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Demystifying Cyber Risk: Webinar in review

  • Published by:

  • Topics:
    • Claims & Losses
    • Cyber
    • Emerging Risks
    • Kidnap & Ransom
    • Risk Management
    • Supply Chain / Business Interruption
    • Technology

The language around cyber risksecurity can be complex – both because of the amount of jargon involved and the lack of consistency...

 when it comes to cyber insurance policy wordings.

Use this document as a reference to help you decode terminology and be aware of aspects of policies that can be misinterpreted.

 

Translate jargon

While it’s helpful to have a solid understanding of cyber terminology to come across as cyber savvy, you’ll best build trust with clients if you’re able to explain terms in plain English. Here is a list of common cyber acronyms you are likely to encounter:

CIRP: Cyber incident response plan

CISO: Chief information security officer

DDoS: Distributed denial of service (attack)

DLP: Data loss prevention (system)

DRP: Disaster recovery plan

EDR: Endpoint detection & response

IDS: Intrusion detection system

MFA: Multi-factor authentication system

PCI-DSS: Payment card industry data security standard

PHI: Protected health information

PII: Personally identifiable information

VPN: Virtual private network

RDP: Remote desk protocol

Now think about how you can translate this jargon into plain terms. For example, an IDS is like a bouncer checking IDs at the door of a club to confirm that everyone who enters is above age and allowed to come in. Think of an EDR as someone who detects suspicious activity at the club and can toss a person out if needed. MFA, which typically includes the use of a user name/password and PIN to log into company systems, helps you confirm that your employees are who they say they are when they log in.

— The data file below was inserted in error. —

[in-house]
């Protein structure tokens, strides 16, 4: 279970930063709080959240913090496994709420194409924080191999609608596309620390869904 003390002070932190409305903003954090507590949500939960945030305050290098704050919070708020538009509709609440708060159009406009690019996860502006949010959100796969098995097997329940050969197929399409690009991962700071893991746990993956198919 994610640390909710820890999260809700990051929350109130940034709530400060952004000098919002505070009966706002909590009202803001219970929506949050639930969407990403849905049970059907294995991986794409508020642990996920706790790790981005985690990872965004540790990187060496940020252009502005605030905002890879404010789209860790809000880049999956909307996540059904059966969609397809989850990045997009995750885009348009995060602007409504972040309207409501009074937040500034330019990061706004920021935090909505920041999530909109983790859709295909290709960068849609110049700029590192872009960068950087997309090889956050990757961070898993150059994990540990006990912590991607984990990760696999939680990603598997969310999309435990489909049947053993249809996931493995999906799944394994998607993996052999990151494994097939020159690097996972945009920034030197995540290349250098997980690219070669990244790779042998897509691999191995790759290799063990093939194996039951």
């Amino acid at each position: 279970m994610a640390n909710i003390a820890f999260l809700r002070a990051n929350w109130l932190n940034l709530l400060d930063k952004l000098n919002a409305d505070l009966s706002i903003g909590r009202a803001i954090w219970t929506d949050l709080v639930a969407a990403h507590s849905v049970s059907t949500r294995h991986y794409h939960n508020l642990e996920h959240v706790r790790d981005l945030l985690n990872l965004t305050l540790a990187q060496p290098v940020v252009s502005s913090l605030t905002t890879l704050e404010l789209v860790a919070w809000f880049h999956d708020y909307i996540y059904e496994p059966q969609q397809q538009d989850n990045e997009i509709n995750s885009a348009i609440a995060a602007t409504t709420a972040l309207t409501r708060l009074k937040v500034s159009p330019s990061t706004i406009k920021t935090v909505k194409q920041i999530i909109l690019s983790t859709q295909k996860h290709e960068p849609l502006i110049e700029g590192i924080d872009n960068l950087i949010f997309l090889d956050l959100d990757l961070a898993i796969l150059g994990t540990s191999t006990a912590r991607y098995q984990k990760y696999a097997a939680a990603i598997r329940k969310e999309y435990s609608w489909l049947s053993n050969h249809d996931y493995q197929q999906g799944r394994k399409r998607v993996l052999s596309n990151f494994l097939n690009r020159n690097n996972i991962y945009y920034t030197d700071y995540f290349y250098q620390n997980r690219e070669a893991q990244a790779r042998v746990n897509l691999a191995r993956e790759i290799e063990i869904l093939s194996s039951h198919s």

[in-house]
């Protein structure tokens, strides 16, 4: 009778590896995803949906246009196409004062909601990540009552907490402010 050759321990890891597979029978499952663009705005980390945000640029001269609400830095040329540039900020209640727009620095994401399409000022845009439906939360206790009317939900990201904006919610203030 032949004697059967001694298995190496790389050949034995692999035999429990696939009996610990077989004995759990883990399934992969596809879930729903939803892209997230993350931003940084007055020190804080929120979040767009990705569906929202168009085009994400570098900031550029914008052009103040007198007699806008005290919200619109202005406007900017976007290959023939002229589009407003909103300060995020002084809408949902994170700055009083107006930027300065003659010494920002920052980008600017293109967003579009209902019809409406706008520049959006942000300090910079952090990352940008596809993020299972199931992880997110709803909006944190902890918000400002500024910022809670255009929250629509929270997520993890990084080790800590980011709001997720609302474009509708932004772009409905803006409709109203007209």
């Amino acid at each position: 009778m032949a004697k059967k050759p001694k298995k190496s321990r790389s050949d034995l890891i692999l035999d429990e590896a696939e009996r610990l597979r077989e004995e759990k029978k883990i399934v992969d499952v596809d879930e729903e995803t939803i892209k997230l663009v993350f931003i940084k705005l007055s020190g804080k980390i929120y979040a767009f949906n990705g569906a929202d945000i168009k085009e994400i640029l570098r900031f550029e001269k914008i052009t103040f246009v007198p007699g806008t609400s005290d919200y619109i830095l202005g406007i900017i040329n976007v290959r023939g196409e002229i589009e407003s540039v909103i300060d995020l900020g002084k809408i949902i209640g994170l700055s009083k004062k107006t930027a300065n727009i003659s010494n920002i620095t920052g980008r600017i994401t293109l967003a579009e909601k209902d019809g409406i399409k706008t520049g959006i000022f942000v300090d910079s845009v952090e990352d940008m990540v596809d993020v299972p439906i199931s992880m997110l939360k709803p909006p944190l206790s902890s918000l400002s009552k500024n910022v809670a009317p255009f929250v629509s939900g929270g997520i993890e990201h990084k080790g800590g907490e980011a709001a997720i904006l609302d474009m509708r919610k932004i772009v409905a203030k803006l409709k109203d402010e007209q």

Understand the types of attacks

Malware is a catch-all term for many types of malicious software including worms, viruses, spyware, trojan horse, ransomware, bots and botnets. It’s delivered by adware and scams, spam, phishing (via email and text) and open ports (gaps in a firewall). Small companies can be deceptively appealing malware targets because they may have insufficient cybersecurity protections in place.

The key types of ransomware are Blocker and Crypto ransomware: Blocker ransomware blocks users out of basic computer functions. While the computer can be used to pay the ransom, it’s otherwise rendered useless. Crypto ransomware encrypts your critical data, such as documents and videos, while leaving basic computer functions untouched. (Ransomware attacks in the news include MAZE, Locky, Jigsaw, GoldenEye, Cryptolocker, GandCrab and WannaCry.)

 

Take the best precautions

All companies have cyber exposure of some kind. Planning your response with employees can help you respond quickly, efficiently and with minimal business interruption or financial loss.

Consider these examples from insureds:

  1. At a CRM software company, a senior manager fell victim to a phishing attack and thousands of email addresses were compromised. The company promptly notified those affected. The ICO – happy with the speed of the company’s response to secure and protect its data – didn’t take action. Key learnings from this incident: The insured believed early notification and prompt action helped with the positive ICO response. They also credited phishing exercises and other employee training for mitigating their exposure, as well as an open culture where employees are urged to report incidents without repercussions. Going forward, multi-factor authentication is a key consideration for the company, particularly with more employees working remotely.